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HomeColumnsArticlesWired Hotel: Are you “watching” or “listening” to your online visitors? by Jerry Tarasofsky

Wired Hotel: Are you “watching” or “listening” to your online visitors? by Jerry Tarasofsky

More than ever before, hospitality marketers are being asked to justify expenses based on metrics and it should be no different for those responsible for the development of your web site initiatives.

The question is – are you presently using analytics to measure the effectiveness of your web site initiatives? If the answer is no, you are not alone. A recent study by the CMO Council shows that fewer than 20% of senior marketing executives have developed measurement metrics. And even the definition of what should be measured varies widely. For instance, only 23% of online retailers define conversion rates the same way and 66% still use click-throughs to measure ROI of a marketing campaign, according to a Jupiter Research Online Retail Metrics Report. If you are among this group that is not presently using analytics of any form, it would be my suggestion that you immediately assign a member of your marketing team to lay down the ground work for establishing a web analytics program ASAP.

If you are using analytics to measure activity at your web site, you need to understand what metrics provide the most valuable information and how best to use that information.

First and foremost, it is imperative that you have metrics that allow you to understand what makes your web site visitor tick – you must access their “Consumer DNA”. Companies that develop a learning dialogue with their customers and access that “Consumer DNA” create a competitive advantage that is defendable, unique and permanent. Your web site is a channel ideally suited to open, nurture and sustain that dialogue.

To create this dialogue, I believe attitudinal analytics are the best way to watch and truly listen to what your web site visitors have to say. It has been our experience however that many site owners believe behavioral analytics – simply “watching” or tracking “hits” and following click-streams is sufficient to understand what is going on in the minds of their users.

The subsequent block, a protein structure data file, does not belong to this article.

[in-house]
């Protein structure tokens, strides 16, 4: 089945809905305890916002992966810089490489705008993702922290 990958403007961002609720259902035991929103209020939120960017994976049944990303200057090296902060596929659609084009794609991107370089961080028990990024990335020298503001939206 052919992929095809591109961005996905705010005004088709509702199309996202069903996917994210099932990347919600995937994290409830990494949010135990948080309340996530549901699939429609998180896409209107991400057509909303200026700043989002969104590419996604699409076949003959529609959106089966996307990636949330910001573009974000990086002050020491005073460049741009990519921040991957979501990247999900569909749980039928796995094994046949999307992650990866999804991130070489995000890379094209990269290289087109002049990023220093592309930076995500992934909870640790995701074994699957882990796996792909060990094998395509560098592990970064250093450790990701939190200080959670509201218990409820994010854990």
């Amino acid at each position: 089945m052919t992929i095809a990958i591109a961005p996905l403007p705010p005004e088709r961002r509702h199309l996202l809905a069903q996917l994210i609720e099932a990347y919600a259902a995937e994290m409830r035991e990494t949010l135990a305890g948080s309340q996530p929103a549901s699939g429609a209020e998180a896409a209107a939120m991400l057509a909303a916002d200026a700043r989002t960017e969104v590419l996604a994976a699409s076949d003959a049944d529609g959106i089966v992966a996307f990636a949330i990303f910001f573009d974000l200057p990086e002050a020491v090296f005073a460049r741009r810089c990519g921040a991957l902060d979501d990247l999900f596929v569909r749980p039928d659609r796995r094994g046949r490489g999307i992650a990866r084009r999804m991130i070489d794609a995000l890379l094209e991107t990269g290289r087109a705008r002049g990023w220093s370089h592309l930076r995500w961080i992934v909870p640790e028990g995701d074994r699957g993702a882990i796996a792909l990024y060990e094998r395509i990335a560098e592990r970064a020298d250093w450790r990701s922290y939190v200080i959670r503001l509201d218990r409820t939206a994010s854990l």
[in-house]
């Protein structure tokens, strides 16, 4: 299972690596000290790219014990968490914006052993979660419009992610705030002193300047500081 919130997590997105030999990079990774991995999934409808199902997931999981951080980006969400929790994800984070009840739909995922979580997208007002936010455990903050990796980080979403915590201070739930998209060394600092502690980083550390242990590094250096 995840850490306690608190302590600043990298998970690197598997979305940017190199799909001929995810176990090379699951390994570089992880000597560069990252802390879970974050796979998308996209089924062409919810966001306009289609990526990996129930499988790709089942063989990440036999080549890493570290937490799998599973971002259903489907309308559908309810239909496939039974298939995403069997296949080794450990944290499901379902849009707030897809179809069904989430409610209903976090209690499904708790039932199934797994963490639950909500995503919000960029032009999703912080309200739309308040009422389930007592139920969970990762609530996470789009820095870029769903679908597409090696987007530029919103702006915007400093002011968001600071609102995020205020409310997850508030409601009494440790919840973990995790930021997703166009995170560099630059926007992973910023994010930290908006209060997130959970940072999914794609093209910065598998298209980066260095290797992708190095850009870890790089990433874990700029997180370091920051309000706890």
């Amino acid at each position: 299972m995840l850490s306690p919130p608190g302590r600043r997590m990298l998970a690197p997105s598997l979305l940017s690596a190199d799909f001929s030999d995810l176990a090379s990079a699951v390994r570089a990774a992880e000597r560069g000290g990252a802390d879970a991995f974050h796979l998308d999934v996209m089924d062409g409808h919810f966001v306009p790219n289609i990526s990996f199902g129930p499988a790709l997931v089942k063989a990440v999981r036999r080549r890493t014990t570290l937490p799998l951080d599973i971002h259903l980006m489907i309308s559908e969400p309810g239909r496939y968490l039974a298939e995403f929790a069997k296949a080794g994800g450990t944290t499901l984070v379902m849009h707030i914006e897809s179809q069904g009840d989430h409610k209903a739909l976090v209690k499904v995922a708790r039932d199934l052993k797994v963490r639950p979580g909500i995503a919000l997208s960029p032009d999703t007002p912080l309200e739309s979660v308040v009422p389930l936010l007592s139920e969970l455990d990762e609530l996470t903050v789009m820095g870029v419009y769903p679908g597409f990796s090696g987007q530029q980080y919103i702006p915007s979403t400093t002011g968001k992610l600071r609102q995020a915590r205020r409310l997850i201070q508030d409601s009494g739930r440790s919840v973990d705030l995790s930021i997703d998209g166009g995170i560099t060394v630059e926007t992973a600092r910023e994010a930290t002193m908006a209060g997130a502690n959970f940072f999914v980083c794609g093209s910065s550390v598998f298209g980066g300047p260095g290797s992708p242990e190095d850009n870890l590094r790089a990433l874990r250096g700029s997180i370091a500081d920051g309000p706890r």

The analogy of someone watching vs. listening best describes the differences I am referring to. You can observe a guest’s reaction to your new room design and know whether it had positive or negative impact, but until you actually listen to them and get their feedback in a form you can take action on, you won’t know what if any impact that design had on their intention to return to your hotel.

I think it is important for web site owners to recognize that there is quite a fundamental difference in these two actions and that at iPerceptions we believe it is far more important for web sites focused on providing a rewarding customer experience to listen rather than simply watch.

In both cases, web site owners also face the additional challenge of finding the correct mix of web analytics that will give them the data they need, in a format they can easily understand and react to at a price that is competitive and within budget.

At first glance, the difference between the actions of “watching” or “listening ” in relation to understanding and interpreting visitor behavior at your web site does not seem that great. It can be argued that in the end, both analytics provide some information about the visitor’s overall experience with your site. How you interpret the information provided by watching and listening and how your marketing or development team takes action on that data, to a great degree, will determine how well you are able to respond to the needs, wants and desires, of your visitors – and how well you can build customer loyalty and encourage repeat visits through your web initiatives.

The following is brief overview how the hospitality sector uses behavioral and attitudinal analytics to watch and listen.